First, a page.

The Role of Advanced Placement in Bridging Excellence Gaps

Writing for the Fordham Institute, Chester E. Finn, Jr. and Andrew Scanlan recently reviewed their research on the role of advanced placement courses in narrowing achievement gaps. Excerpts from the piece appear below: 

This report presents key findings from Learning in the Fast Lane: The Past, Present, and Future of Advanced Placement, a book by Chester E. Finn, Jr. and Andrew E. Scanlan.

American education has long been plagued by excellence gaps among the young people who make it into the highest levels of academic performance. Disadvantage, race, and gender matter far more than they should. Narrowing such gaps is imperative for a K-12 system that seeks both excellence and equity, and the Advanced Placement (AP) program is already making a major contribution, albeit one that could and should become even greater. Drawing on Finn’s and Scanlan’s important new book, this report-prepared for the Jack Kent Cooke Foundation examines AP’s role in helping students from underserved populations achieve high levels of academic success. It looks closely at differences in AP participation and exam success by geography, race/ethnicity, and socioeconomic status, as well as AP’s contribution to and potential for narrowing troubling gaps.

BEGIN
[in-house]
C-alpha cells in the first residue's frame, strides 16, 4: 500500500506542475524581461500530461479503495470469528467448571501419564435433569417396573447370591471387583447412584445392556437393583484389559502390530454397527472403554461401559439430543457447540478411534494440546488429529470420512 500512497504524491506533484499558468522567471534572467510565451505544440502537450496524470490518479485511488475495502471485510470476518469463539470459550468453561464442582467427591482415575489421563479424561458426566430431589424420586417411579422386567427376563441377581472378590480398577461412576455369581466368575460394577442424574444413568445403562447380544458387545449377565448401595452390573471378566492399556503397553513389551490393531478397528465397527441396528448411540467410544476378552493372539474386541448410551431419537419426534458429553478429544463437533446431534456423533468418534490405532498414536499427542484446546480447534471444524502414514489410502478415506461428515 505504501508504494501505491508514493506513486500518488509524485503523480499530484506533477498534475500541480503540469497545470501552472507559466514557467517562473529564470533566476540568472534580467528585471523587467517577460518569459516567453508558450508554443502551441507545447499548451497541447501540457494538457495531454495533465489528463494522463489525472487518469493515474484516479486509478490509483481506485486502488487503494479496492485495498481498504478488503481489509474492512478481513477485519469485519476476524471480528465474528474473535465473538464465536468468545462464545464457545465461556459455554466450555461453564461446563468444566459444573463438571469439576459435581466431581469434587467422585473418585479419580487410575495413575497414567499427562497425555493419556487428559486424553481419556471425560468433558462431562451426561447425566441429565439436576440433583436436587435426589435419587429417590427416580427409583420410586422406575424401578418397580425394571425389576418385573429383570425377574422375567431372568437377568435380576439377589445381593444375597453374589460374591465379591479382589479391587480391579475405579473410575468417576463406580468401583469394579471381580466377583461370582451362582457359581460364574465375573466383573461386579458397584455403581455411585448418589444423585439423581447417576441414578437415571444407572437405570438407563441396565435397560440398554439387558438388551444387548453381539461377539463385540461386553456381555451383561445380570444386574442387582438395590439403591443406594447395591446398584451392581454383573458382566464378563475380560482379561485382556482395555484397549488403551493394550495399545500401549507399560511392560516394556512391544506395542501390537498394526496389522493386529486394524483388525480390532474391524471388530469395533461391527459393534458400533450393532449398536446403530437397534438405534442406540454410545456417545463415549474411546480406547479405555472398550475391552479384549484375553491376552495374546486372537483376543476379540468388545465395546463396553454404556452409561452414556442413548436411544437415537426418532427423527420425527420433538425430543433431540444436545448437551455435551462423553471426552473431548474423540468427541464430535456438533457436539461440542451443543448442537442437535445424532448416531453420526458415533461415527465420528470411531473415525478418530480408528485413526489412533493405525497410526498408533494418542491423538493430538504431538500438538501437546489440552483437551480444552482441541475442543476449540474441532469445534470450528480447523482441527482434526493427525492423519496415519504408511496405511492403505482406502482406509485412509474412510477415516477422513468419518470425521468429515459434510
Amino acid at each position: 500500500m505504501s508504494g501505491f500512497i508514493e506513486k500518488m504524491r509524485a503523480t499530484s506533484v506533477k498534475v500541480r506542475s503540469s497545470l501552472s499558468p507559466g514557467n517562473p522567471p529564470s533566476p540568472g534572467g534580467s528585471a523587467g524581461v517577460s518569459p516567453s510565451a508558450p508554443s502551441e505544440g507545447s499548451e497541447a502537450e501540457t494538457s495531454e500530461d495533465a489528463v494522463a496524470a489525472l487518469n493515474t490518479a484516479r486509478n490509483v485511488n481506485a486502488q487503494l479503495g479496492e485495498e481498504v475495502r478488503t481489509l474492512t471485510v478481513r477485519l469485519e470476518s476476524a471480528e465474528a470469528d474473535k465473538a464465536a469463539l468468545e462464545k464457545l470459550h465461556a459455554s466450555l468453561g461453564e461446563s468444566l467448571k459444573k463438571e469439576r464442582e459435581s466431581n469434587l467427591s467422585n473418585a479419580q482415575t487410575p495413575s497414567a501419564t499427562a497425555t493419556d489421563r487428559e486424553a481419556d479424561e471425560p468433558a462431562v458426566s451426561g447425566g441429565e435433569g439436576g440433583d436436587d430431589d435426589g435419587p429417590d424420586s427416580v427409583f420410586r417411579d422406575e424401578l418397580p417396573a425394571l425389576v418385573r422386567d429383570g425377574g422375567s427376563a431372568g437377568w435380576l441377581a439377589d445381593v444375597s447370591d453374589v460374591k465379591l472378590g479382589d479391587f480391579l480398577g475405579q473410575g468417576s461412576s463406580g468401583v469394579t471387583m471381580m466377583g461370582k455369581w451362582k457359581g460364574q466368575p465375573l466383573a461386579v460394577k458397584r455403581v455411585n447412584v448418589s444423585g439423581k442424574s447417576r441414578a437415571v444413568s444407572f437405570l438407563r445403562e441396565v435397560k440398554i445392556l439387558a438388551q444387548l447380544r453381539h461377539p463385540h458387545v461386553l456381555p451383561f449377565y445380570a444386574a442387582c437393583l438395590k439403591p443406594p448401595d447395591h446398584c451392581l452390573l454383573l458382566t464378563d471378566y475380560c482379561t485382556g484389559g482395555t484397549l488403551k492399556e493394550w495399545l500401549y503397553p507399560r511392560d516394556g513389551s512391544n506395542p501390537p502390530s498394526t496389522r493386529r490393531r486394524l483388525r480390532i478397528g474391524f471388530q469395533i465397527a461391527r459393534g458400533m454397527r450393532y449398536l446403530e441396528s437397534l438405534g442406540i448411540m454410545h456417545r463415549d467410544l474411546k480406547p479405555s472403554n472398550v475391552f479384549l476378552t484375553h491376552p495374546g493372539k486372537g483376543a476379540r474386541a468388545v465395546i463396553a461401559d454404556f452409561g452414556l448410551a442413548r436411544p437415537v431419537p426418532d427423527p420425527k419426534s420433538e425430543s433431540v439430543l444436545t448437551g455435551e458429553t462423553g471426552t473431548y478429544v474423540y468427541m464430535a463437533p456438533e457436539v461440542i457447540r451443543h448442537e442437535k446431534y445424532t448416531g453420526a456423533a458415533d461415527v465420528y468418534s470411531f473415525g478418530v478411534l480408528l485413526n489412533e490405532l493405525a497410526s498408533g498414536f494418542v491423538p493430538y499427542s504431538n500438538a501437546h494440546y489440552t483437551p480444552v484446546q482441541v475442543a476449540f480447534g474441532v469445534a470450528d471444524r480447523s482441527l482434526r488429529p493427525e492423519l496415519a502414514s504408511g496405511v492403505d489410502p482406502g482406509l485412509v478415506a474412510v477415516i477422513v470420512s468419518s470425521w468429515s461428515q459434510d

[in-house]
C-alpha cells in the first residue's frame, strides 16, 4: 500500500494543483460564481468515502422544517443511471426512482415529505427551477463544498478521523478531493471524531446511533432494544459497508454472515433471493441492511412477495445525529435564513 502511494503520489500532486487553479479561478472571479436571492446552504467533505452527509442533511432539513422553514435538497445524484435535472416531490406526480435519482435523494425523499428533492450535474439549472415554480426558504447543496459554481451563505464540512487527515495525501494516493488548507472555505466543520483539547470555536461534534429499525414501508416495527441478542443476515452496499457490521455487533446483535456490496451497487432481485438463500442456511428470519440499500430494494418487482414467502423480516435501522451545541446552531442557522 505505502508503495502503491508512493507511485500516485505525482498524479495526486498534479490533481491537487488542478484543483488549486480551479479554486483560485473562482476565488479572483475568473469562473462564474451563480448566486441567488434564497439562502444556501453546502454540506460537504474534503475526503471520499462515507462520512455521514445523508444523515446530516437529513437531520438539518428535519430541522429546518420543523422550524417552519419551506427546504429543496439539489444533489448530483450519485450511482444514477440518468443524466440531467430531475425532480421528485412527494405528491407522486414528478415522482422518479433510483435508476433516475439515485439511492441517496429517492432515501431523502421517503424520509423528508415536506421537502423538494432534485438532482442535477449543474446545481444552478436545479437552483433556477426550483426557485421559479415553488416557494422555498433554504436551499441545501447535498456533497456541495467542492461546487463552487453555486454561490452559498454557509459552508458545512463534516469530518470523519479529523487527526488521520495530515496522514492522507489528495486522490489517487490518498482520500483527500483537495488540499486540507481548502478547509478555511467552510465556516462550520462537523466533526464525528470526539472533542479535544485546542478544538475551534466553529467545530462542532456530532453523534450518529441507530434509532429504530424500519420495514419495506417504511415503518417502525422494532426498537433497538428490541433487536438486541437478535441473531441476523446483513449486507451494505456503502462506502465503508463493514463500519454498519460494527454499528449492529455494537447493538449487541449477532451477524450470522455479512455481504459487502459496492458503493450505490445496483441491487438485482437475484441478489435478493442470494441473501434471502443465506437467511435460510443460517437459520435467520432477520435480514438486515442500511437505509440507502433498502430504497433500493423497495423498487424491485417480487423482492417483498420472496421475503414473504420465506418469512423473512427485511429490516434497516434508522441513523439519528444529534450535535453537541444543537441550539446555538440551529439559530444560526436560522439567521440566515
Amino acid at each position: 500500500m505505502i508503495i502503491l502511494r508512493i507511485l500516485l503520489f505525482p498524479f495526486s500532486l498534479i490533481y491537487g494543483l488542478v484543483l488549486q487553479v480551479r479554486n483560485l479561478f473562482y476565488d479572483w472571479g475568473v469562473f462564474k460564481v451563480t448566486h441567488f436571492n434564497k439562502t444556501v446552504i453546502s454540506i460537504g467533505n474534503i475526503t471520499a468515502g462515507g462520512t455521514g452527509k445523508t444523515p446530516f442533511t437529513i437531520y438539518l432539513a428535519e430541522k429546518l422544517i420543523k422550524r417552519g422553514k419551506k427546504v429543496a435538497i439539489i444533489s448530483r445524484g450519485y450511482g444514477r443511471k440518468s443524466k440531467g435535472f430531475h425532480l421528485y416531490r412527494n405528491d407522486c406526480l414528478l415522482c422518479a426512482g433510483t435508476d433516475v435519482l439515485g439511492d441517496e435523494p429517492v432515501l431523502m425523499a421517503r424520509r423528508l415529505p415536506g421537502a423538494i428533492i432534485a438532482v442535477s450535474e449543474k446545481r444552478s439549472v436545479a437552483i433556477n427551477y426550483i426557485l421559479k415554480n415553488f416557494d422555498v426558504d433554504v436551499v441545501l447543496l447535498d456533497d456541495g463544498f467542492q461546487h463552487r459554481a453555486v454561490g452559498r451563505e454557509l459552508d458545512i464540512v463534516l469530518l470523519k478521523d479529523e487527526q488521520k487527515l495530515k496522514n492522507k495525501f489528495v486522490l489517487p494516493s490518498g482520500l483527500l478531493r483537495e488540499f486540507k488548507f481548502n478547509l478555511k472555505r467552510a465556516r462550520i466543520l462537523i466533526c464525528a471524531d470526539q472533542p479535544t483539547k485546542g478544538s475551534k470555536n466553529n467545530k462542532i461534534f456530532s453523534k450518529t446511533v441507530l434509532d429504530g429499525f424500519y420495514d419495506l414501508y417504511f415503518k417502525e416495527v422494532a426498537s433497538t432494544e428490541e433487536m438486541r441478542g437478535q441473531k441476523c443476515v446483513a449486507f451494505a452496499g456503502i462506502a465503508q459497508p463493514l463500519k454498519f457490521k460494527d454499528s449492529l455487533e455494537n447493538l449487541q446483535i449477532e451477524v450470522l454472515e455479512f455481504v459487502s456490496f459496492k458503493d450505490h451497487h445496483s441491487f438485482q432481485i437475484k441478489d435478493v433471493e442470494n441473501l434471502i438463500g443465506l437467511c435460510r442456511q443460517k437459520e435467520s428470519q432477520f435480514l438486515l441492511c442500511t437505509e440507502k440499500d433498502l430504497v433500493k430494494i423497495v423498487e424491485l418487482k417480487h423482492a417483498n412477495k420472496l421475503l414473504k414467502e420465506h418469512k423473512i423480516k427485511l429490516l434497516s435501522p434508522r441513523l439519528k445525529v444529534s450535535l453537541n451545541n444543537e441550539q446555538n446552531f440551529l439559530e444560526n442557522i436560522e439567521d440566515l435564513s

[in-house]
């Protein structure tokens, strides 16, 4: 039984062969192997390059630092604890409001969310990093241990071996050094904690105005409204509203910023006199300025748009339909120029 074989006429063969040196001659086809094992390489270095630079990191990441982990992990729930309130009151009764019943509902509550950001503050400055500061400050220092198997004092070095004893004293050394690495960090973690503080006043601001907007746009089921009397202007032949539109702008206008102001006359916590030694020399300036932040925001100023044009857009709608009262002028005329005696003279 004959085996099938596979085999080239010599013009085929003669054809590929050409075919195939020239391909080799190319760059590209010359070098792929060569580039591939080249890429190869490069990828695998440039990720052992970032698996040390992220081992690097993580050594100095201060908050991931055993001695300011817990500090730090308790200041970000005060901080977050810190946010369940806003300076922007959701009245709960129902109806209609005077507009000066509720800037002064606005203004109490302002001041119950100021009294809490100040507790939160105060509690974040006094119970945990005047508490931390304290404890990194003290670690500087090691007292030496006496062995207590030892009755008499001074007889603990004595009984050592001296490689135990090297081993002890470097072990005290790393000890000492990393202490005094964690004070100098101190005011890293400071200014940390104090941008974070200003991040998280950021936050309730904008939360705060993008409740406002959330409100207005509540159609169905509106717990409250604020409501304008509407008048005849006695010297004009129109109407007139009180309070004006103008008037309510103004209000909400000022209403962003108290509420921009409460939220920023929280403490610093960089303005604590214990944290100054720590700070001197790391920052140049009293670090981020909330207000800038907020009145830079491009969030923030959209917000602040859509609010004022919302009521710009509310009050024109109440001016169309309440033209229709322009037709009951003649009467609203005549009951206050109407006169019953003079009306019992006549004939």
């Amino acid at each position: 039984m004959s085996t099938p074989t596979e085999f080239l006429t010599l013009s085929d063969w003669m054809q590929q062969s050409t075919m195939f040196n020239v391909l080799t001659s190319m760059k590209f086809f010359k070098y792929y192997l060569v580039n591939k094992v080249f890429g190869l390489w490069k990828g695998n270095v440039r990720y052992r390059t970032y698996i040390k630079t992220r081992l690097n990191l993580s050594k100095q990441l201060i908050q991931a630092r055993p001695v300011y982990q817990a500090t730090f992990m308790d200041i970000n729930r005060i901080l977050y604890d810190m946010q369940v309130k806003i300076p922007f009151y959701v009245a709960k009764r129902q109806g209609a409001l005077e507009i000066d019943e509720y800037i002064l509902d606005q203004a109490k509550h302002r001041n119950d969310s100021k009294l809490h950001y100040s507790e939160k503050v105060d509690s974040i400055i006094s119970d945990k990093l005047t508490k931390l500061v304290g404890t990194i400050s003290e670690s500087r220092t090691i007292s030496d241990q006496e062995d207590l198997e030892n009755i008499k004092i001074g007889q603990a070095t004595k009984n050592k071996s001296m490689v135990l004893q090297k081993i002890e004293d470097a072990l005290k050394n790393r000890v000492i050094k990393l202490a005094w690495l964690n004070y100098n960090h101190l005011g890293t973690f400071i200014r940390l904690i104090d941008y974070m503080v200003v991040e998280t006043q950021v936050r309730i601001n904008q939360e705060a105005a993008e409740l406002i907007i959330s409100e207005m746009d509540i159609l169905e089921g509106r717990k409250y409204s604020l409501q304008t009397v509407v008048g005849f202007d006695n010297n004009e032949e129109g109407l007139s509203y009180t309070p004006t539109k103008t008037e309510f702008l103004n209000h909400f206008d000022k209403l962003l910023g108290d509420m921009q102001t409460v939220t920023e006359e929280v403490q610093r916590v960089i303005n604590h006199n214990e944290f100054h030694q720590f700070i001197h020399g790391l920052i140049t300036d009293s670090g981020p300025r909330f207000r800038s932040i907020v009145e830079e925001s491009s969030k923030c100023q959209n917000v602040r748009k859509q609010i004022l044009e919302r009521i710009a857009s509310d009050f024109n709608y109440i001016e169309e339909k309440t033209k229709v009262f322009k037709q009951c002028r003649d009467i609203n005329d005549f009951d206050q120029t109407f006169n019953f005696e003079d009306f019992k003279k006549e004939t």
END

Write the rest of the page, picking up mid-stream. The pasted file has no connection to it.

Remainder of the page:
The report lauds the gains in AP participation among poor and minority youth while urging greater attention both to further gains on that front and to strengthening their AP performance.  Given AP’s capacity to help students prepare for college, gain admission, and succeed upon arrival there, expanding access to it remains an important national endeavor. States, school districts, philanthropies, and education reformers should redouble their efforts to ensure that students from all backgrounds have access not only to AP coursework but also to the preparation and supports needed to succeed on the exams. To do otherwise would wall off an important path to upward mobility, sustain societal inequalities, and constrain opportunities.

For more commentary, see 

For more information on Finn & Scanlan’s book, see